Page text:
KC facing construction worker shortage ahead of potential KCI redevelopment

Posted at 8:07 PM, Oct 16, 2017
and last updated 2017-10-16 21:07:16-04

KANSAS CITY, Mo. — Kansas City's National Institute for Construction Excellence (NICE) was formed in 1998 in response to a shortage of skilled laborers.

That shortage is still prevalent today, which is worrisome to those in the construction industry, especially with big projects coming up in the city.

"We started recognizing the aging workforce. Well, that's almost 20 years ago, so that aging workforce has gotten more aging," Executive Director of NICE Greg Lever said. "It's important we have the next generation stepping up to be able to design and build the environment," Lever said. 

NICE is in the middle of a big push to get more youth on board with construction jobs. 

The prospect of a new, single-terminal at KCI on the horizon means thousands of jobs. Construction companies are chomping at the bit to get more workers. 

"This is actually a great time that you can choose the trade you like," Contractor Alex Gonzalez said.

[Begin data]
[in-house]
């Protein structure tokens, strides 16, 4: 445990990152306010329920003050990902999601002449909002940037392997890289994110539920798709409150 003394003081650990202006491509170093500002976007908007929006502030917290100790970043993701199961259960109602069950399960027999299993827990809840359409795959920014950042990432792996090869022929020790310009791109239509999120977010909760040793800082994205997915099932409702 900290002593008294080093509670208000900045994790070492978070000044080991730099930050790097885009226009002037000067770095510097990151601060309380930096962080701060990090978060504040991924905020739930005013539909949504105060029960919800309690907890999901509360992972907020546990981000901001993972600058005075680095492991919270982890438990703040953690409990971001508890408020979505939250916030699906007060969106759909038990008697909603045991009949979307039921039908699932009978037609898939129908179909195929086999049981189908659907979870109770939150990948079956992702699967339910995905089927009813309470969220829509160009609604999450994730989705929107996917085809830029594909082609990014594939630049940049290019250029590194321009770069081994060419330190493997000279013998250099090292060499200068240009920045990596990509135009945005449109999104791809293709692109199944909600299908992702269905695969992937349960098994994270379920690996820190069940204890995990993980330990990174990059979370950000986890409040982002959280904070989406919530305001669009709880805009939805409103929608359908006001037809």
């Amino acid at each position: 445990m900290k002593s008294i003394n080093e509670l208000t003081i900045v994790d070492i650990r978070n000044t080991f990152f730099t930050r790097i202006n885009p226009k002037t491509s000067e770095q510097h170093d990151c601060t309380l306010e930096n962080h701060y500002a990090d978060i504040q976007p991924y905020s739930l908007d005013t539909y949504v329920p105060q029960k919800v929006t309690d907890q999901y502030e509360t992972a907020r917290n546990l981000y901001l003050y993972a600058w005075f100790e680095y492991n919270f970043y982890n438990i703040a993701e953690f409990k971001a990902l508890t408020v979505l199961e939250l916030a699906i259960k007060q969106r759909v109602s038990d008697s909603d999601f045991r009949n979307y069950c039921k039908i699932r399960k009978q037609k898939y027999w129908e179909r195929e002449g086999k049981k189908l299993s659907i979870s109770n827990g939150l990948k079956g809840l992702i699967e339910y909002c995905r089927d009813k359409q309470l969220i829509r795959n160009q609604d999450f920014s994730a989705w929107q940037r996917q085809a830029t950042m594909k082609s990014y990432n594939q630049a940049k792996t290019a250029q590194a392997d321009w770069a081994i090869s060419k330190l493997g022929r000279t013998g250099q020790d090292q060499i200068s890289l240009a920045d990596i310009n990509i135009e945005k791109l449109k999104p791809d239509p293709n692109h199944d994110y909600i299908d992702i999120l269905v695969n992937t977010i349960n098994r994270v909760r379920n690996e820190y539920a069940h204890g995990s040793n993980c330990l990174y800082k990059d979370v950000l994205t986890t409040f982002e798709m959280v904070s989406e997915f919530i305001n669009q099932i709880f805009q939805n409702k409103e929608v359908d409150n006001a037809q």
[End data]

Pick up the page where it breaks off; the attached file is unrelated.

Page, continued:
Gonzalez said he's seeing a shortage of specialty workers as technology advances. 

"Concrete and carpentry is the most-needed right now," Gonzalez said. 

Gonzalez's company and NICE KC have put on dozens of workshops with high schoolers, to show them that construction isn't just a hammer and a nail. They could go into a variety of trades, including ironworking, floor-laying, painting, electrical work, project management, and engineering. 

Pairing potential workers with union trades almost guarantees them a job. 

"They can actually be trained, earn money on the job, and be trained as a pre-apprentice at the KCI terminal," Lever said. "And when they're done there then they go into the apprenticeship program and finish up."

The airport is the largest-scale potential development, but it certainly doesn't stop there. The Kansas City Convention Center Hotel, Cerner and the Buck O'Neil Bridge are other major opportunities to grow the workforce. 

"Construction feeds an economy, and it feeds it better if it's a local workforce," Lever said. 

NICE is holding a luncheon on October 17 with Edgemoor, the developers of a potential new terminal at KCI. They'll discuss the importance of encouraging youth to join the construction industry while hearing from youth currently working construction jobs.

The luncheon is from 11:30 a.m. to 1 p.m. at the Imperial Ballroom in the Marriott Muehlebach Hotel.